Or I can just really focus on this one, single sponsor in front of me and just put my eggs in that basket and focus on converting that offer. And so that’s when I did. It was a pretty straightforward process, basically interviewing things of that nature. And once I got the offer to join as the first person in their sort of inaugural class of the CEO accelerator program, as we call it, I decided this is a great opportunity for a lot of reasons I can get into later. But that’s how I started my foray into search.
Doubling back just a little bit, what made you wanna shift from engineering to business?
In engineering? I think at the beginning of your career, they tell you, Hey, there are two routes you can take here. The first one is you can become a technical expert. So you’re gonna be more or less your whole career.
You’re gonna get really deep into the weeds of whatever technical thing you’re doing. And it’s all about specialization. And even within like two years at Intel, I was working on the regulator for the power delivery system on the analog fortune of the chip. And so you’re already into this ridiculously small box when you start. I just kind of felt like I can’t just focus on one or two small things forever. It’s not the path for me. The other path was, can I be a fund manager. And I kind of looked at that if I became a manager and it’s really a little bit more a people manager. And so you end up helping people’s careers, managing team dynamics, things of that nature. I think it is great and definitely needed, but it wasn’t something that I particularly wanted to do either.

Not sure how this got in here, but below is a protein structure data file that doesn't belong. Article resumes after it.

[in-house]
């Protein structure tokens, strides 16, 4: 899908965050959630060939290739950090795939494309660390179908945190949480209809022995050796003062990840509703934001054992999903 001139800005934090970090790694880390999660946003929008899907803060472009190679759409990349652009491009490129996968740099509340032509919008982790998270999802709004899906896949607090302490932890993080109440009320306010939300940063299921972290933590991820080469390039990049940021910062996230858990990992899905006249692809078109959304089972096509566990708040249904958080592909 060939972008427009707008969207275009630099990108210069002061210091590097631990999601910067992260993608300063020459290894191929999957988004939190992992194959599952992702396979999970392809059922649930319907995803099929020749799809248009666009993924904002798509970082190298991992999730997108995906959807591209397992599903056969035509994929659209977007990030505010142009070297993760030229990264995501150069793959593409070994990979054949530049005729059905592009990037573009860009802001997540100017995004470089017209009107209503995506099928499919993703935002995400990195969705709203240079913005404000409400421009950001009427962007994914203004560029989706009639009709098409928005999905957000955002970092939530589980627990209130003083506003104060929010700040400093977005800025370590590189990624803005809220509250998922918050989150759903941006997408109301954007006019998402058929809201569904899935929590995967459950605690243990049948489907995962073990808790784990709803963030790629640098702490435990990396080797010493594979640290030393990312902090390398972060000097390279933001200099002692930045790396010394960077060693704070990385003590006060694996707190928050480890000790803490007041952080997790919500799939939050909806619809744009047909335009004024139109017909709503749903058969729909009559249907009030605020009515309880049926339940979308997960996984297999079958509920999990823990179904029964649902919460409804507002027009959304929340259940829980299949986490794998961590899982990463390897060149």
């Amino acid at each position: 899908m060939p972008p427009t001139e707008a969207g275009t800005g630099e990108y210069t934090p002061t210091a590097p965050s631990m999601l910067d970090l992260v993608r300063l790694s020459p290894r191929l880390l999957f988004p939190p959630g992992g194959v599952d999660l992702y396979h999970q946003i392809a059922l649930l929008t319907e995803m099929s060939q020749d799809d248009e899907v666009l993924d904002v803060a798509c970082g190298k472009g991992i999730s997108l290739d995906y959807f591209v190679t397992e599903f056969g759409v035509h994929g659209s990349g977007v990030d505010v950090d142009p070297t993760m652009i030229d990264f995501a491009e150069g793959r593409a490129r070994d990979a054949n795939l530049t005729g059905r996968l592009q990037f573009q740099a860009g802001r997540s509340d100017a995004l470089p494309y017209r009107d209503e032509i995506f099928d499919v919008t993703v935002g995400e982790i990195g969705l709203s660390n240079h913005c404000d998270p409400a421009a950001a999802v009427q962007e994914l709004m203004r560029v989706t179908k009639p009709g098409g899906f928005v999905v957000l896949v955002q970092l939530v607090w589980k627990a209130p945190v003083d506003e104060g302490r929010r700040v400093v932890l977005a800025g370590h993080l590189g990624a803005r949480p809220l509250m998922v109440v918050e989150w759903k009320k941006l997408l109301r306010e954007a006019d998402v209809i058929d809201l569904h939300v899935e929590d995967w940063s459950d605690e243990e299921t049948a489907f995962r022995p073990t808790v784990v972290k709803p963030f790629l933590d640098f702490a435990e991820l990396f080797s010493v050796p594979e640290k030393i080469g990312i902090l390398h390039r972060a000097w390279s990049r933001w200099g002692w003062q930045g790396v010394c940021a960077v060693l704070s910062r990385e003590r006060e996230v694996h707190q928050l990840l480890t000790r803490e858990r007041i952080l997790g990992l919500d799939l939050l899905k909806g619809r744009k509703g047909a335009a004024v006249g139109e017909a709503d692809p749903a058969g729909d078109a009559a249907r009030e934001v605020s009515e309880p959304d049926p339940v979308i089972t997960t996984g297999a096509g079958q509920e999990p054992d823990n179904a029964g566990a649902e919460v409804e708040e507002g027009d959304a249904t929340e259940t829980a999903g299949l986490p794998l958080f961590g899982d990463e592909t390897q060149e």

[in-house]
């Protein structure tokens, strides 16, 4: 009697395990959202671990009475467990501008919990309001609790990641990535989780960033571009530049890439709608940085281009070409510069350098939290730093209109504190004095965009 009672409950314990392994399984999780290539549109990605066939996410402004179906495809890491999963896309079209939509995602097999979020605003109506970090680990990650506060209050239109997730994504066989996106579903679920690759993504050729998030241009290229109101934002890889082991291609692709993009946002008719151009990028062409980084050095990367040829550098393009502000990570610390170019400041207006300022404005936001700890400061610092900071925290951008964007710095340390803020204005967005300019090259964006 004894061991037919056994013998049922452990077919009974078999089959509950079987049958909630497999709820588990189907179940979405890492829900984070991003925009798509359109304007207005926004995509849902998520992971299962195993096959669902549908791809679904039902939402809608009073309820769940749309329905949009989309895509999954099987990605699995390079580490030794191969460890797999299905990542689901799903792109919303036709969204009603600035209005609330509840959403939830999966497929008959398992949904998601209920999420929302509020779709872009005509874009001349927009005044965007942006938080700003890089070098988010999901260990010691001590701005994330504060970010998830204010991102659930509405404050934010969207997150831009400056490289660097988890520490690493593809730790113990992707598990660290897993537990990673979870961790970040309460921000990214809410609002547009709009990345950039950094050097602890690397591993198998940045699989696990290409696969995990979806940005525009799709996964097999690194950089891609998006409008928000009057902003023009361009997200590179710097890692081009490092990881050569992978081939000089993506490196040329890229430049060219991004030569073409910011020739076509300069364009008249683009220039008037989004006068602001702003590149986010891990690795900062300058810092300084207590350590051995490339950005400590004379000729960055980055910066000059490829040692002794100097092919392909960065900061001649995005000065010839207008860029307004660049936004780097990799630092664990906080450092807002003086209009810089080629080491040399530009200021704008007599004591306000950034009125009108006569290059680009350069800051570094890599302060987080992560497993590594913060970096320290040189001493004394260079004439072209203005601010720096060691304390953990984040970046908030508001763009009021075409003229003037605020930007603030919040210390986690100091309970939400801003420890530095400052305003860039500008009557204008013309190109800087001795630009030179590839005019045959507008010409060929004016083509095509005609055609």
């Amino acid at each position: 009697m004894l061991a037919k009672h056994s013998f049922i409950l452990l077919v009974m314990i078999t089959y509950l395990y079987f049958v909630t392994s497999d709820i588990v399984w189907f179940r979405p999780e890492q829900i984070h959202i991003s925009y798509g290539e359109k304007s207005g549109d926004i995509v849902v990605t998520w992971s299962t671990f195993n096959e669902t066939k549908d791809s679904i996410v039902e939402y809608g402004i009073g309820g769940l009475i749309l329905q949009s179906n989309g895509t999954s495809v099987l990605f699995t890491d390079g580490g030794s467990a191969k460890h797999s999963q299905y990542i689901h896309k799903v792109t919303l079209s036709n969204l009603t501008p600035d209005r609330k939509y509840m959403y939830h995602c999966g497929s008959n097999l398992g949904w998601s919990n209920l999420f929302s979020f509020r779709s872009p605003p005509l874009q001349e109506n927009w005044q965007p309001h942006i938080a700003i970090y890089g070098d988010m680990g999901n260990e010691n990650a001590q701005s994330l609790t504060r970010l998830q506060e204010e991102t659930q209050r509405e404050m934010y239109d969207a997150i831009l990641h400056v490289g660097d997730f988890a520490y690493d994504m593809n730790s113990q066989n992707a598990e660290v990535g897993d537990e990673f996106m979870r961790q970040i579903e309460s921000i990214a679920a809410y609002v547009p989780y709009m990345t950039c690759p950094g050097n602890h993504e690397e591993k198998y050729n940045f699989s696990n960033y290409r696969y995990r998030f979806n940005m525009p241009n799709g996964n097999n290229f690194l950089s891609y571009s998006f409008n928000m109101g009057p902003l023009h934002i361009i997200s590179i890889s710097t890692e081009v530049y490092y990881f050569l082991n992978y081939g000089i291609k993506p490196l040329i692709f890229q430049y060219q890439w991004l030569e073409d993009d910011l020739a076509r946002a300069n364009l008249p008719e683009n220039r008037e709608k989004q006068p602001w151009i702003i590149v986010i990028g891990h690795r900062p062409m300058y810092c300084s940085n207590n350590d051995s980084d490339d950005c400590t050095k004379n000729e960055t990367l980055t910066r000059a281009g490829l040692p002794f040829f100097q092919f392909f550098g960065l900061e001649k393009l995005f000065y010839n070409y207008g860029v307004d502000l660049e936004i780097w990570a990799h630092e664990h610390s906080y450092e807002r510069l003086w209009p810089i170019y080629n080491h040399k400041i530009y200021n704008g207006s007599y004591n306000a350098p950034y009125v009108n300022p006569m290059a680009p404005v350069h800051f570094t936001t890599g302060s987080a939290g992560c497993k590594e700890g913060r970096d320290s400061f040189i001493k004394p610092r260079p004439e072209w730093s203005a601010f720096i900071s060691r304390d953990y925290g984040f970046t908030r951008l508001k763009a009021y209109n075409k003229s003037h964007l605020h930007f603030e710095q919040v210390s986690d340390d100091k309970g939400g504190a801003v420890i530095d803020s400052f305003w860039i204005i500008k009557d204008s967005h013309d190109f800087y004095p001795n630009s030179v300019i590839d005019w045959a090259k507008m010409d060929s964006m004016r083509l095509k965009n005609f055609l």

I think I wanted something that was a little bit more exciting. And so that actually led me to start thinking about business school with consulting so when I was an undergrad at Stanford, a lot of folks went into consulting and I heard about it. It sounded cool, but at the time I was really heads down in my problem sets and trying to do this engineering thing. And so I said, let me revisit that a little bit. And that’s kind of how I said, all right, not engineering for me, but I think business is what’s gonna be next.
Gotcha. And your actual search process, was it pretty similar to some of your peers who had raised traditional search funds or perhaps even were going the self-funded route? In what ways was it similar or different?